Usage pattern-based exposure screening as a simple tool for the regional priority-setting in environmental risk assessment of veterinary antibiotics: A case study of north-western Germany

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Veterinary antibiotics (VAs) are widely recognized as important environmental contaminants. Despite the extensive use of antibiotic agents in meat and poultry production and the known resistance problems in human and veterinary medicine, detailed knowledge about usage patterns of VAs in Germany is still scarce. This lack of knowledge severely impacts current research on the environmental risk of VAs, but it is expected that recently established surveillance programs for antimicrobial drug usage will close this knowledge gap. Therefore, a spatially more precise environmental risk assessment and management might become possible in the near future. In this study, a new usage pattern-based exposure screening (UPES) approach for the comprehensive environmental exposure assessment of veterinary antibiotics was preliminarily assessed using approximated scenarios of antimicrobial substance usage in German meat and poultry production. Resulting predicted manure concentrations covered seven orders of magnitude ranging from ngkg -1 to gkg -1 dry weight (dw). Beyond that 14 antibiotic substances of 10 different antimicrobial classes were predicted to have the potential to occur in soil concentrations higher than 100μgkg -1 dw. These findings raise further questions regarding the environmental exposure and risks of frequently used VAs, especially in regions with higher-than-average livestock density. With this case study we demonstrate that UPES simplifies to account for differing local agricultural factors and therefore facilitates priority-setting on a regional level. In this context a simple prioritization scheme for environmental assessment of VAs, considering both the expected environmental concentration and the frequency of application, is proposed in this paper.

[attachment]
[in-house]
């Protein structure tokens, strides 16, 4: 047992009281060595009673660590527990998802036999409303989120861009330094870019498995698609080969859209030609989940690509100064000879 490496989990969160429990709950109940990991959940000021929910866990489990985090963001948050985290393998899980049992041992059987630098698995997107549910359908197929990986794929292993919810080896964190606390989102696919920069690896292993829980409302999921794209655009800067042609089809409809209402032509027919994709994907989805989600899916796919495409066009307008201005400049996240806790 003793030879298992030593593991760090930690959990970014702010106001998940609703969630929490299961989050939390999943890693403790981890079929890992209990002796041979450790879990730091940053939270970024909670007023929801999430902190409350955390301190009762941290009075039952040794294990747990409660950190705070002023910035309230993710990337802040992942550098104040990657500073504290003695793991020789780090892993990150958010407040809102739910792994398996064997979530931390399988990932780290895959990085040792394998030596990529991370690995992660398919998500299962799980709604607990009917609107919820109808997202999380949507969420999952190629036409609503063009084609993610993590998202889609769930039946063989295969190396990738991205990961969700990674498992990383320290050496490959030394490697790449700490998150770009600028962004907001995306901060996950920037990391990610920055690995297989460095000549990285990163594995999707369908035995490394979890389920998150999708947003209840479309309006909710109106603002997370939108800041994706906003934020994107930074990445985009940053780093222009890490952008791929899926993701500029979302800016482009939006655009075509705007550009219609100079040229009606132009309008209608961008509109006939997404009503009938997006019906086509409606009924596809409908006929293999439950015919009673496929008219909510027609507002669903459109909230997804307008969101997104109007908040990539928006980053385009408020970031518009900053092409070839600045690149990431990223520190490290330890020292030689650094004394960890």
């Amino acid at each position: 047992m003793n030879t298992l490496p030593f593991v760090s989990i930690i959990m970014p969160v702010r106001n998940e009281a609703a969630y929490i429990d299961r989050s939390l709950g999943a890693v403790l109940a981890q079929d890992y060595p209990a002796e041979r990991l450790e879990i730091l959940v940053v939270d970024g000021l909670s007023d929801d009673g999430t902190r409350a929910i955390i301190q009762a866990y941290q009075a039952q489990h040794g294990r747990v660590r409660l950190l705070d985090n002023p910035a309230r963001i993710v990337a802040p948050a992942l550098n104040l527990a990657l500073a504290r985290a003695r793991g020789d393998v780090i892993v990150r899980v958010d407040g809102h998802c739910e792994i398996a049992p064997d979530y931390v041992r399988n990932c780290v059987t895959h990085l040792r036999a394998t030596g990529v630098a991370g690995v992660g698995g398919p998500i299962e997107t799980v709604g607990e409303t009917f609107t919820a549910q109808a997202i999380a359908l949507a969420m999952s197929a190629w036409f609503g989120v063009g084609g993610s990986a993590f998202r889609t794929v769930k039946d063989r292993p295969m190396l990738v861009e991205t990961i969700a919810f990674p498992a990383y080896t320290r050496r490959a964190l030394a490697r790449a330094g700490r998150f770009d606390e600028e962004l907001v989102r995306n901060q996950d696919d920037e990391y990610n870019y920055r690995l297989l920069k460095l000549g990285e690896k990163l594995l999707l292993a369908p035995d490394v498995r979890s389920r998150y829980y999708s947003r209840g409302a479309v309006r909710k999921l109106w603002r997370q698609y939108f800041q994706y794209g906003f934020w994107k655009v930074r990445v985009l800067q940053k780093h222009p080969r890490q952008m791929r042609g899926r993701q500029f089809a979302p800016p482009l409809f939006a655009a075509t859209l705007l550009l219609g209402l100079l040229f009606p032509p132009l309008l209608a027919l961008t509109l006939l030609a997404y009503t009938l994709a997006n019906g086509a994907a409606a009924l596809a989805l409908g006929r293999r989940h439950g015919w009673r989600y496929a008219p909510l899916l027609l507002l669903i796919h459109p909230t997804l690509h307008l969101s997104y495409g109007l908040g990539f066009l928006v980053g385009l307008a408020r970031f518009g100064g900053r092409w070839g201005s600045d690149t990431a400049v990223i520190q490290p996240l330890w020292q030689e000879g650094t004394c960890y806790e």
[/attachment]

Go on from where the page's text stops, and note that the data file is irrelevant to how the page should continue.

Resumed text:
Original languageEnglish
Pages (from-to)42-48
Number of pages7
Publication statusPublished - 01.05.2015

    Research areas

  • Chemistry - Veterinary pharmaceuticals, Antimicrobials, Environment, Exposure, Assessment, Risk
  • Antimicrobials, Assessment, Environment, Exposure, Risk, Veterinary pharmaceuticals